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(15-03-2010)

Are The Americans Taking Control of World Cruising? - The Cruise Market in Brazil - Croisières de France



by Mark Tre' - "The Cruise Examiner"


The recent news that the Carlyle Group of Washington has taken a controlling interest in Brazil's CVC Cruises follows major incursions into the UK, Italian, Spanish and French markets in the last decade.
The result is that Americans will soon control all the world's significant cruise fleets other than Swiss/Italian-based MSC Cruises, Malaysian-based Star Cruises and Cypriot-based Louis Cruises. We also look at recent events in the rapidly expanding Brazilian cruise market and what's happening with the Bleu de France in France.


THIS WEEK's STORY

Are The Americans Taking Control of World Cruising?

The news that the Carlyle Group of Washington has taken control of Brazil's CVC Cruises leads one to sit back and wonder what is happening to the control of the cruise market.

At one time, Europeans effectively controlled the cruise industry in North America, with British, Dutch, Norwegian, Greek, Italian and Swedish shipowners all running cruise businesses from local offices in New York or Miami with a titular US president.
The first move away from this was the formation of Carnival Cruise Lines in 1972, after the Arisons and Klosters parted ways, with Kloster having owned the ships and Arison having run them. Set up as an independent, Carnival has come a long way from a one-ship operation to today, where it owns 95.

According to Ryan Wahlstrom's Cruise Market Watch web site, Carnival now controls 55% of the North American market and 52% of the rest of the world, with Royal Caribbean having 27% and 22% respectively. If we ignore for the moment Apollo Corporation and its interests in NCL, Oceania and Regent, these figures for just the top two come to 82% and 74%. And adding NCL's 10% North American share brings that figure to 92%.

This leaves MSC with 2% of the North American market and 10% of the rest of the world and Star Cruises with 5% and Louis with 4% of the rest of the world. Beyond that is getting into niche and one or two-ship brands.

As the world market has grown outside North America, there have been many incursions by the American "big two." The following timeline summarises the most important of these in the past dozen years or so:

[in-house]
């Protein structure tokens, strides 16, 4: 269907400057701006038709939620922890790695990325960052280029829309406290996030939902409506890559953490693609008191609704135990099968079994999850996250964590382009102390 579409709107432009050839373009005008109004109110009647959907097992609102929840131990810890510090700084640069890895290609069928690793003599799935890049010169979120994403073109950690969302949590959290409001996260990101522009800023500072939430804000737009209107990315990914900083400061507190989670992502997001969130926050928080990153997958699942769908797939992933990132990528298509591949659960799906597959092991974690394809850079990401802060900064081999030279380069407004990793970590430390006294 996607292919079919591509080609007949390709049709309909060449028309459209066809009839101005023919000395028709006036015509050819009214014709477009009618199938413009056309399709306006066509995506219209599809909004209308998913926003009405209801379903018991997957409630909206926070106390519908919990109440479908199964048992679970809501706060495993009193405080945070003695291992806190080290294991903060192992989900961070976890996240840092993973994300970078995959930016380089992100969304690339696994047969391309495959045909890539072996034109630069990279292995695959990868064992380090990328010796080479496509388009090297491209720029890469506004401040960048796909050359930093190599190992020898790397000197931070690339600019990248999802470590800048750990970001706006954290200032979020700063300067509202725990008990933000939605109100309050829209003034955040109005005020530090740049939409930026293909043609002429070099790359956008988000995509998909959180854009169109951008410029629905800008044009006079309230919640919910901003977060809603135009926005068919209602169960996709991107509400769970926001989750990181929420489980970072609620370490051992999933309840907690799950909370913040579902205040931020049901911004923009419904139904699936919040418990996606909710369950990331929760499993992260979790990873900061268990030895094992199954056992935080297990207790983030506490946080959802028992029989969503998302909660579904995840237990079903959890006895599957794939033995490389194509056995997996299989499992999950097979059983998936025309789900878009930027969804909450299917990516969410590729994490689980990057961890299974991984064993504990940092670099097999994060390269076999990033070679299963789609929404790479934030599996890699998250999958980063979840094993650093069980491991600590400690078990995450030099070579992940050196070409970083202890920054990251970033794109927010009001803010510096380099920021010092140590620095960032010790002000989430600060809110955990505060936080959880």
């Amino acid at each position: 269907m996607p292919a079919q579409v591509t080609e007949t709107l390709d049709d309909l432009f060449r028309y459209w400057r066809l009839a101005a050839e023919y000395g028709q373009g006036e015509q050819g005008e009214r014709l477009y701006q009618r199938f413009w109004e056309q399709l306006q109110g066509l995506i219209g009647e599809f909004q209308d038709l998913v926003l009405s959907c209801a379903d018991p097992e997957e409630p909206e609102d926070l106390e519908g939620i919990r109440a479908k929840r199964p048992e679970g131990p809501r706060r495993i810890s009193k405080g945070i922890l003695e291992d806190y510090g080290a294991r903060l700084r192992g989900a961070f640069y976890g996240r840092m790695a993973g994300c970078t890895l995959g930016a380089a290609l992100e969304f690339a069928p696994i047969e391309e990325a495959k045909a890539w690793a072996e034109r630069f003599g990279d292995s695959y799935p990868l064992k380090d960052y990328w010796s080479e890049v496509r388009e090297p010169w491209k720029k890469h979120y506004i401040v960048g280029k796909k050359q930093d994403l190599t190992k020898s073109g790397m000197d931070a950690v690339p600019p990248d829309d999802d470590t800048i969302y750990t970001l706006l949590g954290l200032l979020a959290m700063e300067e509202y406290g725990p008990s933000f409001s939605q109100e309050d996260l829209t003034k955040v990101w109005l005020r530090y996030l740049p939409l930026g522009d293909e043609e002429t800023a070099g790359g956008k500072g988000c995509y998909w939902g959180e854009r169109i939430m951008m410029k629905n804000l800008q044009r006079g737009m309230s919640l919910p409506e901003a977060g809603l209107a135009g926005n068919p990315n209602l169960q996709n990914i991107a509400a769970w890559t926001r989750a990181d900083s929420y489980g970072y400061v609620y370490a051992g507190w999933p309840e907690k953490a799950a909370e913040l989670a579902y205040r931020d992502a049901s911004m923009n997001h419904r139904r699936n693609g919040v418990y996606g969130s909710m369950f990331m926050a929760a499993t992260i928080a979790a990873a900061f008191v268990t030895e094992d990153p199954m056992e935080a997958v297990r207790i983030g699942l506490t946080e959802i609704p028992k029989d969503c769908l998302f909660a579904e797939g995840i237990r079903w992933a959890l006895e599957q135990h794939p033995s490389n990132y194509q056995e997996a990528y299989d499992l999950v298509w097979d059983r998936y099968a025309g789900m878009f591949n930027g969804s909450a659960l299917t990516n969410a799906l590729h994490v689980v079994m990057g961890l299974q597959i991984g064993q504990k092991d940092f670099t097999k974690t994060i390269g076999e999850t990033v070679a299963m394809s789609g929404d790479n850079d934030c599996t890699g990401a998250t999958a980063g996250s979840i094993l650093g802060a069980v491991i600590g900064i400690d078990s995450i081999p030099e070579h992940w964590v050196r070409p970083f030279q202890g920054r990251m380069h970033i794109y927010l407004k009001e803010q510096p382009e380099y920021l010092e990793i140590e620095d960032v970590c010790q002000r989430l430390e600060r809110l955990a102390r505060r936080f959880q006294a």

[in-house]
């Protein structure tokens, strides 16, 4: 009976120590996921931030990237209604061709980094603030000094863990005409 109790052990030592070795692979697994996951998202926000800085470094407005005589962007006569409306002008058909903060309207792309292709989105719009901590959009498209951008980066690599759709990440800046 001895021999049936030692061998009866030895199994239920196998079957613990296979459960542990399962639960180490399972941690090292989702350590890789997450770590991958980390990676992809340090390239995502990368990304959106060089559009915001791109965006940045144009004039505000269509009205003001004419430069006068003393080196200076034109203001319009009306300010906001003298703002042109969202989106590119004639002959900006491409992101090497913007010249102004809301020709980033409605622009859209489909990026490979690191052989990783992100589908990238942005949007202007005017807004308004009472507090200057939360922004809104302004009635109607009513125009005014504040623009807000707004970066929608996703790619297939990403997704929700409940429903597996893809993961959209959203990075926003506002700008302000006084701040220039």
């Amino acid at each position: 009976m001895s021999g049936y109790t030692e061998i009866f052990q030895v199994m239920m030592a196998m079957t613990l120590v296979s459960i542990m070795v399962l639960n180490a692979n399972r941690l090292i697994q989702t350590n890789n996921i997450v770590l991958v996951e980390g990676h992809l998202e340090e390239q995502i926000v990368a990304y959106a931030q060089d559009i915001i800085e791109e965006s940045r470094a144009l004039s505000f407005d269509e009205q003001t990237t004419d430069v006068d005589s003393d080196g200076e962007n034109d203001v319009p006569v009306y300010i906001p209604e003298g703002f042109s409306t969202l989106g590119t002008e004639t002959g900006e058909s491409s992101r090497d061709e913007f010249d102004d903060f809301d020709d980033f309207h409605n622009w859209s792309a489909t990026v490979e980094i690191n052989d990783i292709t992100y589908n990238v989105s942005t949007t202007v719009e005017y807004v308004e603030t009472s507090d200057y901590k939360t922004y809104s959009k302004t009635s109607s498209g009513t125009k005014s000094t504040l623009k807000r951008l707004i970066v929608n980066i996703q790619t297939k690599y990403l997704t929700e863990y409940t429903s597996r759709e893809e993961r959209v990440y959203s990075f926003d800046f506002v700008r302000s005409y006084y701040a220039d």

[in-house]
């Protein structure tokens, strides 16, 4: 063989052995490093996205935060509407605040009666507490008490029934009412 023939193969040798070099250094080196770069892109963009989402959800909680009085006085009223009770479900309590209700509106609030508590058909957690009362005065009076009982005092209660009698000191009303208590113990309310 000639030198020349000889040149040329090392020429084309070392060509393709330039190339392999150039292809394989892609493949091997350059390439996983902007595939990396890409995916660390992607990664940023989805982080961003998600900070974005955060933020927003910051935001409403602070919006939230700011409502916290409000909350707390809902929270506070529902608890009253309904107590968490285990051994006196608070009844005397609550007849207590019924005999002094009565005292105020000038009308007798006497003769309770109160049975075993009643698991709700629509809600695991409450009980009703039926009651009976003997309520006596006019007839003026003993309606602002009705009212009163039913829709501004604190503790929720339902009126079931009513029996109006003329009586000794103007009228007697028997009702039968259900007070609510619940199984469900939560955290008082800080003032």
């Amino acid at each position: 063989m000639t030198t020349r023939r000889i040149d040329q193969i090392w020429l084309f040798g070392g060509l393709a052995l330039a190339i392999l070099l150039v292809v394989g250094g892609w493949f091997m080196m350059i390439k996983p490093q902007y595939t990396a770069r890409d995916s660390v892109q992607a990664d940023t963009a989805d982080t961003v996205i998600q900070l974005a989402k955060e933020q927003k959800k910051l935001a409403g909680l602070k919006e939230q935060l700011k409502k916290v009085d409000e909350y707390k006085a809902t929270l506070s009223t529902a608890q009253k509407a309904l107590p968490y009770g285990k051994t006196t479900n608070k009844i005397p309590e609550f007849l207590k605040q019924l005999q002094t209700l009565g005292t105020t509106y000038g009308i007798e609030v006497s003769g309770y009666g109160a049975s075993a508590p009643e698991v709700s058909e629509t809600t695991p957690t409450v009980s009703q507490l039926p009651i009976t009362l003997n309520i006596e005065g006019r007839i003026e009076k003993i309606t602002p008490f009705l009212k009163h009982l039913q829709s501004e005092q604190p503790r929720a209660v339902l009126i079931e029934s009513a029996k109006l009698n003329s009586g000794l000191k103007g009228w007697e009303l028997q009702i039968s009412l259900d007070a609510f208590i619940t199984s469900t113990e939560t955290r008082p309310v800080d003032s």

1997 Royal Caribbean Cruises acquires Celebrity Cruises (UK/Greece)
1997 Carnival Corporation and Airtours (UK) jointly acquire Costa Cruses (Italy)
1998 Carnival Corporation acquires Cunard Line (UK)
2000 Carnival Corporation acquires the remaining 50% of Costa Cruises (Italy)
2000 P&O Princess Cruises PLC acquires Aida Cruises (Germany)
2003 Carnival Corporation merges with P&O Princess Cruises PLC (UK)
2003 P&O Princess Cruises PLC becomes Carnival PLC (Carnival UK)
2006 Royal Caribbean acquires Pullmantur Cruises (Spain)
2007 Carnival Corp & PLC acquires 75% of Iberocruceros (Spain)
2008 Pullmantur Cruises forms Croisières de France (France)
2009 Carnival Corp & PLC acquires the remaining 25% of Iberocruceros (Spain)
2010 Carlyle Group acquires 63.6% of CVC Cruises in Brazil (Brazil)

With Carnival and Royal Caribbean having taken control of most of the market in the UK, Germany, Italy, Spain and now Brazil the trend is obvious.

Mitigating this of course is the fact that both Carnival and Royal Caribbean do have European shareholders as well as American. Carnival PLC is listed in London and Royal Caribbean have European shareholders in Anders Wilhelmsen, one of the original Norwegian founders of the line, and Sammy Ofer, based in London. But Carnival management is clearly in American hands, with deputies in the UK and in Italy, while in the case of Royal Caribbean the decisions are made in Miami.


THIS WEEK IN CRUISING

The Cruise Market in Brazil